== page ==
Notice that this conditional doesn’t mean that Chemical X causes Element R to glow red or that Chemical X is the only chemical by which Element R will glow red. It does mean though that if Chemical X is present in the air, Element R will glow red. We’ll say that your hypothesis is false only if Element R doesn’t glow red when Chemical X is present. The following table describes all the possible truth values for the conditional under all possible situations:
Case Number  Conditions  Antecedent / Consequent  Outcome  Truth Value of the Hypothesis 

1  Chemical X is present and Element R glows red  True/True  The case is in line with what the hypothesis predicts  True 
2  Chemical X is present but Element R doesn’t glow red  True/False  This is the “failure” case so the hypothesis doesn’t hold  False 
3  Chemical X is not present and Element R glows red  False/True  This conditional doesn’t claim that only Chemical X causes Element R to glow red so the hypothesis holds  True ^{2} 
4  Chemical X is not present and Element R doesn’t glow red  False/False  This case is consistent with the claim in the conditional so the hypothesis holds  True 
In each of these cases, you’re testing to see if the conditions of the test support what you describe in the conditional: does Element R glow red when Chemical X is present? If it doesn’t, then the hypothesis fails and the conditional is false. In any other case, we say the hypothesis is true. Think of this as an “innocent until proven guilty” approach.
An Analogy
The following example might help make it clearer. It’s an analogy and all analogies break down eventually. But this example does, I think, illustrate the truthfunctional nature of compound operators particularly as it applies to the conditional operator.
Let’s suppose you build a box with slots on the left and right sides of the box. You build the box so that when you put a special token in the left side of the box, a peanut is dispensed from the right side. You design the box to do other things but you know the box is working when you insert the token on the left and a peanut is dispensed on the right. If that doesn’t happen, the box is not working as you designed it.
You can state your device’s design as a conditional: If a token goes in the left, then a peanut comes out of the right
. We can examine the function of the box by looking at the cases for the conditional. This conditional states your only rule for failure: if a token goes in the left and a peanut does not come out of the right, the box is not working. In all other cases you don’t care and will say that the box is working as it should.
Case 1 (antecedent is true, consequent is true): You put the token in the left and a peanut is dispensed from the right. This is what you said the box must do so it’s working as you designed it.
Case 2 (antecedent is true, consequent is false): You put the token in the left and a walnut is dispensed from the right. The box is not working as you designed so the conditional is false.
Case 3 (antecedent is false, consequent is true): You put an almond in the left and a peanut is dispensed from the right. Since you’ve only said the box fails to work if a peanut is not dispensed when the token is inserted in the left, this case doesn’t violate that rule so the box is working as far as you’re concerned.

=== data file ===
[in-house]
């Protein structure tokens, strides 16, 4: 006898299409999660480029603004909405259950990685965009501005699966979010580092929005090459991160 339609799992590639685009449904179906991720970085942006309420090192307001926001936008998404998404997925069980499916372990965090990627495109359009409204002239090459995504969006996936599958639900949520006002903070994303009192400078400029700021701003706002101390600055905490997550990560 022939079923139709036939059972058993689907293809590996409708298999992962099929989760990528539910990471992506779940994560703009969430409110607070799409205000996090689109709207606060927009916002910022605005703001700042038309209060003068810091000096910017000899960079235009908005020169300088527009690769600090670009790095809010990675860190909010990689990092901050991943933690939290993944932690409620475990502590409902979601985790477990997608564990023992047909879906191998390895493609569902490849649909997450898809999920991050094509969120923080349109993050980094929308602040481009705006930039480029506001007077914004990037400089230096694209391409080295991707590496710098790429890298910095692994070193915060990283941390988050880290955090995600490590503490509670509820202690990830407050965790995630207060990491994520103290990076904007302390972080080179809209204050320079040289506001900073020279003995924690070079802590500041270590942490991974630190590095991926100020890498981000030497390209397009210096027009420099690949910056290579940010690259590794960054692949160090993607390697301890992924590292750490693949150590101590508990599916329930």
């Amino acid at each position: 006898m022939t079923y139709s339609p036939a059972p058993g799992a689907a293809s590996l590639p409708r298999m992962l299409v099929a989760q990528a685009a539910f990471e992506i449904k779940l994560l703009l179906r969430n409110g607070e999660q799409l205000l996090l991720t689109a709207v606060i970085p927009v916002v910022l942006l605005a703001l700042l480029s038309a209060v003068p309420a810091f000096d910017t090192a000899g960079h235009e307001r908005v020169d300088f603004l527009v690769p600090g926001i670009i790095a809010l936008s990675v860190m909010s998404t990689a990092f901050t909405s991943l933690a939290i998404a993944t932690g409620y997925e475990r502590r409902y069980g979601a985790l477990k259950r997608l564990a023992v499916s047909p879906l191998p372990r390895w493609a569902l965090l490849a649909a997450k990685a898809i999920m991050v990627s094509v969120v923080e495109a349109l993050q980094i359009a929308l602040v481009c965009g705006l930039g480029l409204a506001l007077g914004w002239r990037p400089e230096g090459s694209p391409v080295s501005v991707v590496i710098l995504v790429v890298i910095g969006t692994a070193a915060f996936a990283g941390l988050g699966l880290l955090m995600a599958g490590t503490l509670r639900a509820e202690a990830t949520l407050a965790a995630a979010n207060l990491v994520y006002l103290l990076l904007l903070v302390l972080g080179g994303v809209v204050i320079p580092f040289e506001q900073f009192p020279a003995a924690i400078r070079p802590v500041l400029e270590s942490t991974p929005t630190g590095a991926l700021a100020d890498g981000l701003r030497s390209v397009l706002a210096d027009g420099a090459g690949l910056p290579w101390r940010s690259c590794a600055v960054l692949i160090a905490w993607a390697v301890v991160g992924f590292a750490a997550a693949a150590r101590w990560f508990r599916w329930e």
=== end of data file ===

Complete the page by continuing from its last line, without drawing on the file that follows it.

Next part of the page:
Case 4 (antecedent is false, consequent is false): You put an almond in the left and a walnut is dispensed from the right. Since you made no claims about what should happen when almonds are inserted, it doesn’t fall under your rule for failure so the box is working.
In this analogy, the box itself is the “function”: it takes an input, does some work, and produces some output. Your rule for what the box must do, is your test for the claim, “the box is working.” That statement is false if it doesn’t do what you said it should and true otherwise.
We’ve focused mainly on the conditional operator in this lesson but remember that all the operators we’ve studied are truth functional in the way we’ve learned in this lesson. As we study deductive arguments in Module 3, this idea of truth function will be essential for understanding how deductive arguments work. Before we get to deductive and inductive arguments, we need to look more deeply at how to get to the overall truth value of a compound statement. We’ll do that in the next lesson.
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If you haven’t studied the lessons on operators, you should take some time and review those before getting into this lesson. You’ll need that background in order to better understand what is going on in this lesson. Browse to the outline to find the lessons on operators.↩

Case 3 might seem a bit odd at first but notice that it follows the conditional rule perfectly and also illustrates the power of necessary and sufficient conditions. The conditional says that if Chemical X is present, then Element R glows red. But it doesn’t specific under what other conditions Element R might glow red. Perhaps there are a number of other chemicals that could cause Element R to glow red. Your conditional doesn’t specify what those might be. All it states is that in the presence of Chemical X, Element R glows red.
Put another way, if we know that Element R is glowing red, the conditional tells us nothing about what else is true. The conditional tells us what must be true (the consequent) if something else is true (the antecedent) but not the reverse.
Notice too that the Hypothesis 1 is not the same as this:
Hypothesis 2: If Element R glows red, then Chemical X is present
This conditional states that Element R glowing red is one condition under which Chemical X is present and that if Chemical X is not present then Element R doesn’t glow red. It does not tell us that if Chemical X is present what Element R must do do. It could glow red or glow some other color. For example, Element R could glow green in 10% of the cases Chemical X is present. But we do know that every time it glows red, Chemical X must be present.
If you actually were running this experiment, you might need to consider which conditional gives you the right conditions for your test. Since you’re only hypothesizing (and not ready to say that Chemical X causes Element R to glow red), which conditional better expresses what you want to hypothesize: hypothesis 1 or hypothesis 2?↩